Great Expectations in Church Planting

By Doug Koop


When it comes to launching new churches in Canada, we are living in the best of times, which may also be the worst of times. The upside is that just about anything goes. The downside is, well … it’s that just about anything goes.

And church is increasingly optional.

When I was asked to write an article about new church plants in Winnipeg, I was drawn to a couple fresh expressions of Christian witness that struck me as community-focused in their ethos and wholistic in their methods. My bias skewed towards groups I believed to be demonstrating a creative concern for the people they seek to serve in God’s name.


The two I wrote about emphasize mercy and grace; they advocate for the poor and marginalized; they prefer cooperation to competition. They are more interested in turning church places into community places than the other way around. And they want people to encounter, engage and experience the good news that is revealed preeminently in Jesus Christ.

I could have looked in to any number of fledgling fellowships—places where people of certain ethnicities or particular doctrinal orientations are setting up chairs for church gatherings and distributing flyers in their neighbourhoods. To the watchful eye, signs of church start-ups abound. It’s true that most of these new congregations don’t last very long, but the impulse to establish and expand the band of the faithful is alive and well.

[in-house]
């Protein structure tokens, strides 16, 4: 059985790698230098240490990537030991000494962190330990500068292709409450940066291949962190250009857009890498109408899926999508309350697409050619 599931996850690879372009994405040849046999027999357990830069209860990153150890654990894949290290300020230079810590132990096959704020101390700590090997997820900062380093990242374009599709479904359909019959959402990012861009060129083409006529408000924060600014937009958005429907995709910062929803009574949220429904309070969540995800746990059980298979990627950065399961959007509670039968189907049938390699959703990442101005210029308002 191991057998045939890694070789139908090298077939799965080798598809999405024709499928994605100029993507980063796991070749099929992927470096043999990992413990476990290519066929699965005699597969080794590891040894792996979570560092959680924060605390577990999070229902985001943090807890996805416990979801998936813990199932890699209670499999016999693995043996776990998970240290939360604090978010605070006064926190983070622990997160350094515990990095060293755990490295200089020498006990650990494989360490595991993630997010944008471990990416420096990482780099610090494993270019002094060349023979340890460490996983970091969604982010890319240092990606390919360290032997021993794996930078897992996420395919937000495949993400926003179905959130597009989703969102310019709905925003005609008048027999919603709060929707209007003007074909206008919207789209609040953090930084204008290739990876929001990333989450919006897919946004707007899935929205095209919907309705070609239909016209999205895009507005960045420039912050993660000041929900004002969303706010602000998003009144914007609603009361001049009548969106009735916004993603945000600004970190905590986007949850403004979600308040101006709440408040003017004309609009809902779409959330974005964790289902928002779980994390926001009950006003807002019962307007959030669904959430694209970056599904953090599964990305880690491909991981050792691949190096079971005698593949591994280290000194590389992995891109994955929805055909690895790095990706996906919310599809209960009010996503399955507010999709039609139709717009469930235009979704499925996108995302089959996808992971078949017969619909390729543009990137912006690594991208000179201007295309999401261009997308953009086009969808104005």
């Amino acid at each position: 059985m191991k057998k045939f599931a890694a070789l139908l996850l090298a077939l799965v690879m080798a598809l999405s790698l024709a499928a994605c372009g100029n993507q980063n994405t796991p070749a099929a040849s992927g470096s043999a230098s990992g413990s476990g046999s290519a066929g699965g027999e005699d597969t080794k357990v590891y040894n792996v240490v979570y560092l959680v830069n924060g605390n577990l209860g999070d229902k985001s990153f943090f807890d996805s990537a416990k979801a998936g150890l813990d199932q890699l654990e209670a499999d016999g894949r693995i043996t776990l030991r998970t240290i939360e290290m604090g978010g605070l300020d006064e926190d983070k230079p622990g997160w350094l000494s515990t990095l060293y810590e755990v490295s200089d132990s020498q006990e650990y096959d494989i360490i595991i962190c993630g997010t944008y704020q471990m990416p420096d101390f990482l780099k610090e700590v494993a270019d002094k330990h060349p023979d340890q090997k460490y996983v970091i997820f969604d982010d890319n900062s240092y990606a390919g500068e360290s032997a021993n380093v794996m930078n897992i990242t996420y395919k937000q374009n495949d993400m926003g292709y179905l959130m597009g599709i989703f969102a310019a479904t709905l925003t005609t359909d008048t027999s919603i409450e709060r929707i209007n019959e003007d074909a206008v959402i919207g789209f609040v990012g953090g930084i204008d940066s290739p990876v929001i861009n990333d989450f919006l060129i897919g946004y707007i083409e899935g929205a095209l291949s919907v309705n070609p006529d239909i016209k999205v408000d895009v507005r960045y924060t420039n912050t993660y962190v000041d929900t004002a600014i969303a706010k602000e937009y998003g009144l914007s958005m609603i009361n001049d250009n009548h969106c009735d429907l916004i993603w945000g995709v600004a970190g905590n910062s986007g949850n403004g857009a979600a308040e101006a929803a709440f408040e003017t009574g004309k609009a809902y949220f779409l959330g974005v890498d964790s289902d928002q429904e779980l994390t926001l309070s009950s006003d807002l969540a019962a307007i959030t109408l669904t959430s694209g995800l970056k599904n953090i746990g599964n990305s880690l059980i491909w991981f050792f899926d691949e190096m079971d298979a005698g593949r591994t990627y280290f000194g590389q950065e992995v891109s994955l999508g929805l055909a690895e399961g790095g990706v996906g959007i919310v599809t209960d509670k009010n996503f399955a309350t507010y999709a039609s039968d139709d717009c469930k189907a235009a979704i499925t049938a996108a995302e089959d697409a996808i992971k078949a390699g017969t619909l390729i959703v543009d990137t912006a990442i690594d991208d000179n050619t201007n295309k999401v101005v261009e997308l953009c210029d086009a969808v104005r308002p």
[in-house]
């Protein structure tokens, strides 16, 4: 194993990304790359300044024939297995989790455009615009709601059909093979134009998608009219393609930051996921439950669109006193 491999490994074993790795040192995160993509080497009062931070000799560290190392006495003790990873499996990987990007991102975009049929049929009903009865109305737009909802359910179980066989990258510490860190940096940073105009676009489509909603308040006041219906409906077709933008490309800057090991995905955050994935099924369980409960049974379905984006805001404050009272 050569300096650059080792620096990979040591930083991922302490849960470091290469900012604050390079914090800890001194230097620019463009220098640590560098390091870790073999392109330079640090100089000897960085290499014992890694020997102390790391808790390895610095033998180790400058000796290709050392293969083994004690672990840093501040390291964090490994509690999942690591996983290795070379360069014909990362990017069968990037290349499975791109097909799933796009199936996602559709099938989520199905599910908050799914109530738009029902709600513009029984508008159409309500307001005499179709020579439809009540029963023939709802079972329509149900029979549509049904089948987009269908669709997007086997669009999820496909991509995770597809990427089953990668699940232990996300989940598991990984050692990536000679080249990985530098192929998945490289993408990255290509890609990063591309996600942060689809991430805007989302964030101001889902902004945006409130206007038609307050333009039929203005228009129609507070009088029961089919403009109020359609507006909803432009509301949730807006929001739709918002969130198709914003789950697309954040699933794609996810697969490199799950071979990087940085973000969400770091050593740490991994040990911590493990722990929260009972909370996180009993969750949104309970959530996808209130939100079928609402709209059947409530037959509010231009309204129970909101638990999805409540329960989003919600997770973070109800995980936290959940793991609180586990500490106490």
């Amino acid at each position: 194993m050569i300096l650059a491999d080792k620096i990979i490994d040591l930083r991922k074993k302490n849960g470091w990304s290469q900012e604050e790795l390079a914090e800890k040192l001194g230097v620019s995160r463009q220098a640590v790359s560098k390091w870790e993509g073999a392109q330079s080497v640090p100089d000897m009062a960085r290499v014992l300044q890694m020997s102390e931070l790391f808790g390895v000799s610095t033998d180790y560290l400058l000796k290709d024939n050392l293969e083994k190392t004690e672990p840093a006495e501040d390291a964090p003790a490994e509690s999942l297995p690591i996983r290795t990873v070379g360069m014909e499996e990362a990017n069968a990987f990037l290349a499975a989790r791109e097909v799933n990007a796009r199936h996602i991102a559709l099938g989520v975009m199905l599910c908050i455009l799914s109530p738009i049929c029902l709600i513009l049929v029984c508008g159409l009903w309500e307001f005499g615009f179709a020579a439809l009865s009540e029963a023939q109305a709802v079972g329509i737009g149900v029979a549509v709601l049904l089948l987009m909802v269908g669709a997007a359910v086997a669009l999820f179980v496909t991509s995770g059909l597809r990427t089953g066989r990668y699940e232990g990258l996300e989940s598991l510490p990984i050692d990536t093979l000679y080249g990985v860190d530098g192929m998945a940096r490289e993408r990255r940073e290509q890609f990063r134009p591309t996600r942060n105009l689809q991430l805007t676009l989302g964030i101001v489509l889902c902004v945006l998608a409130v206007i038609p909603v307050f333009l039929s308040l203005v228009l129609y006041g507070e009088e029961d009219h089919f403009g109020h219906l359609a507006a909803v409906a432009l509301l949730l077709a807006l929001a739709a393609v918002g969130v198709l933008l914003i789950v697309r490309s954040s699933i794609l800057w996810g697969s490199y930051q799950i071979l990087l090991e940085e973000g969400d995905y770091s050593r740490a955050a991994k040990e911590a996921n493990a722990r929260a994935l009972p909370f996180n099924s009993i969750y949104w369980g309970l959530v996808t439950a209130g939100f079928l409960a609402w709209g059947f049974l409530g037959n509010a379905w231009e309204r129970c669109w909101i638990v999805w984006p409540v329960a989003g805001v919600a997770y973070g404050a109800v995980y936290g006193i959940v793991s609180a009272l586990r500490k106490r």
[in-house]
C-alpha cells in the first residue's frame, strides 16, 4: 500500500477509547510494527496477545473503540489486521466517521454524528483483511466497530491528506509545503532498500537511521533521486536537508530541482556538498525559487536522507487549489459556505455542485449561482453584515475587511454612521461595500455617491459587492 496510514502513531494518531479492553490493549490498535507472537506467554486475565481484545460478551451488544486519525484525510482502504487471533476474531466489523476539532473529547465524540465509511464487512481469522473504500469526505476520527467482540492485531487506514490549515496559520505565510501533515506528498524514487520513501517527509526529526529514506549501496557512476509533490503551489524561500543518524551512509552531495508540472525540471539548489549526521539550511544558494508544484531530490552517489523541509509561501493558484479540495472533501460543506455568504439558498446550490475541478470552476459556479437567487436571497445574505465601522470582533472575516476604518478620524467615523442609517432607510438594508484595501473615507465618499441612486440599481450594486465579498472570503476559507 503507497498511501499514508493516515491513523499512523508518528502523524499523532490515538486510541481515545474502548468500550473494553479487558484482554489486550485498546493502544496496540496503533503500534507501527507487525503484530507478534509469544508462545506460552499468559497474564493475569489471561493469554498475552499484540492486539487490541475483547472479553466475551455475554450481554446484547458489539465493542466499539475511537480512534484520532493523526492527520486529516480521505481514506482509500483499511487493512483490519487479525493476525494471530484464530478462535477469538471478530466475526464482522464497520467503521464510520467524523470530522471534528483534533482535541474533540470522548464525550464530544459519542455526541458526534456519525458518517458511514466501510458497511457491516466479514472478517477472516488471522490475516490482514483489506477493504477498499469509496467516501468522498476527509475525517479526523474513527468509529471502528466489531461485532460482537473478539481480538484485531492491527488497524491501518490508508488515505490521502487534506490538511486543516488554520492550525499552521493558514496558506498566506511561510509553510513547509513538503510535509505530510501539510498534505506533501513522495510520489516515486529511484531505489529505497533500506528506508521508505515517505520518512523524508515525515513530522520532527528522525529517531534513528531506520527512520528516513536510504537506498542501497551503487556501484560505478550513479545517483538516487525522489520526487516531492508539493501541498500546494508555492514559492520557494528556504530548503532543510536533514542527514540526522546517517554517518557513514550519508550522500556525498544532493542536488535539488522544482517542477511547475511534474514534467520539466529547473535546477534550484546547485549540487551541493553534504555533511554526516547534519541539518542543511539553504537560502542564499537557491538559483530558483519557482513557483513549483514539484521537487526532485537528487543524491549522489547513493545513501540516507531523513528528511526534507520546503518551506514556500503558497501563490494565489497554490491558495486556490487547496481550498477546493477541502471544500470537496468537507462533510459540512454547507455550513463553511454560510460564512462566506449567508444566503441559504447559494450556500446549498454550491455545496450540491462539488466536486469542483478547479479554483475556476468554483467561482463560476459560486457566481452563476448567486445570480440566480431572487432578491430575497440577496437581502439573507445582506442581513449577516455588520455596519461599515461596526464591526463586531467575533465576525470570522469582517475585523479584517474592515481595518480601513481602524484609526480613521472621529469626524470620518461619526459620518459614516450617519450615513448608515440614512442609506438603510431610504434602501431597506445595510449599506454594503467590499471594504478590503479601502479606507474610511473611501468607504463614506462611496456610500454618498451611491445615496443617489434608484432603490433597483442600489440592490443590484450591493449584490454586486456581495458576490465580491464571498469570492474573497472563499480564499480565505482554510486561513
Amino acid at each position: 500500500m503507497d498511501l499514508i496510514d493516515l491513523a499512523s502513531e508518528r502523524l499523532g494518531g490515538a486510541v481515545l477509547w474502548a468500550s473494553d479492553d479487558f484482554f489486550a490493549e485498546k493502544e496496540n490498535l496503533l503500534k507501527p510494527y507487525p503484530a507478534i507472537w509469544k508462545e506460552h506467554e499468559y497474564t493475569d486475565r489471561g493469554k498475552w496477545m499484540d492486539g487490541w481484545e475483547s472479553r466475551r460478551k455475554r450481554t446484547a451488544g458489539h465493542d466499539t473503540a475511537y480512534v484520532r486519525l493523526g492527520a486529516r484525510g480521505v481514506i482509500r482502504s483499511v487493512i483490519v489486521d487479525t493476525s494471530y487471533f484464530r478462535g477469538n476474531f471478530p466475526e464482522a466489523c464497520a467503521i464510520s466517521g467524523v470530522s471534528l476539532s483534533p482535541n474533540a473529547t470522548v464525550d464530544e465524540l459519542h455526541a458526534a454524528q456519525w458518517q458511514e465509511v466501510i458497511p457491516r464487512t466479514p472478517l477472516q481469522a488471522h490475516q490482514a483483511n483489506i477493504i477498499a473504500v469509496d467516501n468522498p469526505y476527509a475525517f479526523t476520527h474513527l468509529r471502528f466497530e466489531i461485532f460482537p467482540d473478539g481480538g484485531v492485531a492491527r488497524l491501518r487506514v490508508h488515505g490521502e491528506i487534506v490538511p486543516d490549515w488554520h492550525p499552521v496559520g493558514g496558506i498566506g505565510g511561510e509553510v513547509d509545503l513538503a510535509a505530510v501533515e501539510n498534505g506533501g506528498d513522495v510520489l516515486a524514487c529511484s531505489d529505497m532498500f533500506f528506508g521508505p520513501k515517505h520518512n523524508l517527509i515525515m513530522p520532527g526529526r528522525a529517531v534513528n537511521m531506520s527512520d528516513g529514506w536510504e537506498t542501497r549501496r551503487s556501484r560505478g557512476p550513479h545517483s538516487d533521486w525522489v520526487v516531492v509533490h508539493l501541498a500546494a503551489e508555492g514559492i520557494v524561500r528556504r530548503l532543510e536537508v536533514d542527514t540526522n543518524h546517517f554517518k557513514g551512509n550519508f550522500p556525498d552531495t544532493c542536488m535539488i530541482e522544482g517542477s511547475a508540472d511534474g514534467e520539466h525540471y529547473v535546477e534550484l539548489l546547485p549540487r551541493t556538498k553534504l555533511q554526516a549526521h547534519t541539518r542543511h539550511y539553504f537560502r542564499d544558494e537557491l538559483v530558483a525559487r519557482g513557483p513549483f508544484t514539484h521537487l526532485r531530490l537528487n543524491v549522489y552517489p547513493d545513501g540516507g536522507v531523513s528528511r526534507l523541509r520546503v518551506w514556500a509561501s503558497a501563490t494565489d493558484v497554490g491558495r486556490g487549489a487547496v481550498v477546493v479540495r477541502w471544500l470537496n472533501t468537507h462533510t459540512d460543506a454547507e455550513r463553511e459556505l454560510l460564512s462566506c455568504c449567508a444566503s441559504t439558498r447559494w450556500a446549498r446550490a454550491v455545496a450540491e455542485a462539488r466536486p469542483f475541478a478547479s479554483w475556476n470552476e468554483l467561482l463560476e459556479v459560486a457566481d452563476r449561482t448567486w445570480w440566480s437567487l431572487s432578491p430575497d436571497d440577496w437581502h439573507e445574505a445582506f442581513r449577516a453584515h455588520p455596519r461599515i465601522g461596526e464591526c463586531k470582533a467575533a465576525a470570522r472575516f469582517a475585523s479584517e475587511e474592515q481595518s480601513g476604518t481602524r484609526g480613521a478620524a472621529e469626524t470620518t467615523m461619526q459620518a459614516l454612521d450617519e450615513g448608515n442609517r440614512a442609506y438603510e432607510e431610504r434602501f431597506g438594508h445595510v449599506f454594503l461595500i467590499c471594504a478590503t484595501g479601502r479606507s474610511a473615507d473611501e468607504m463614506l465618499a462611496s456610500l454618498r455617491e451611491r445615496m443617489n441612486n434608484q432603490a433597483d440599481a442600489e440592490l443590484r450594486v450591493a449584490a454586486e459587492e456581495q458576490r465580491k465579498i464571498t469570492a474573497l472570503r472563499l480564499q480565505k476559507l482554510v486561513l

Meanwhile, many new and established congregations are pulling out the stops in an effort to attract people to their services and address their spiritual needs. Many churches routinely deliver a parade of culturally-relevant dramas and exquisite musical presentations, along with good childcare Sunday schools and finely-honed sermons.

At the same time, however, it’s becoming harder and harder for any congregation to maintain stability. Ordinary people don’t get involved and stick around like they did a generation and more ago. The attractional model of church growth is slowly giving way to something else—something that may not look a lot like church as we’ve come to know it.

It’s increasingly clear that Canada is not just in a post-Christendom stage, and it’s not just in a post-denominational stage. It looks like we’re running hard towards a post-congregational stage.

So … should we be discouraged? And, if not, what will be most effective pattern of discipleship in the era ahead?

According to Westminster Church associate minister Greg Glatz: “If we follow the strategy of Jesus, we will come in unexpected forms, drawing little attention to ourselves, telling people not to draw attention to us, feeding the hungry, healing the sick and pointing them beyond law and rules, doctrine and relations through our kinship with God and with each other.

“In that way we might have a chance of doing the greater things Jesus said we’d do.”

And that, I believe, is truly a great expectation.

DOUG KOOP, a reporter and editor of ChristianWeek newspaper for 25 years, now works as a Spiritual Health Specialist with the Winnipeg Regional Health Authority, addressing the spiritual and emotional needs of people in crisis and transition. Greg Glatz, a minister quoted in this post, has just released The Great Co-Mission: How Communities Can Transform Churches, Mission, and Discipleship (Pressbooks, 2014).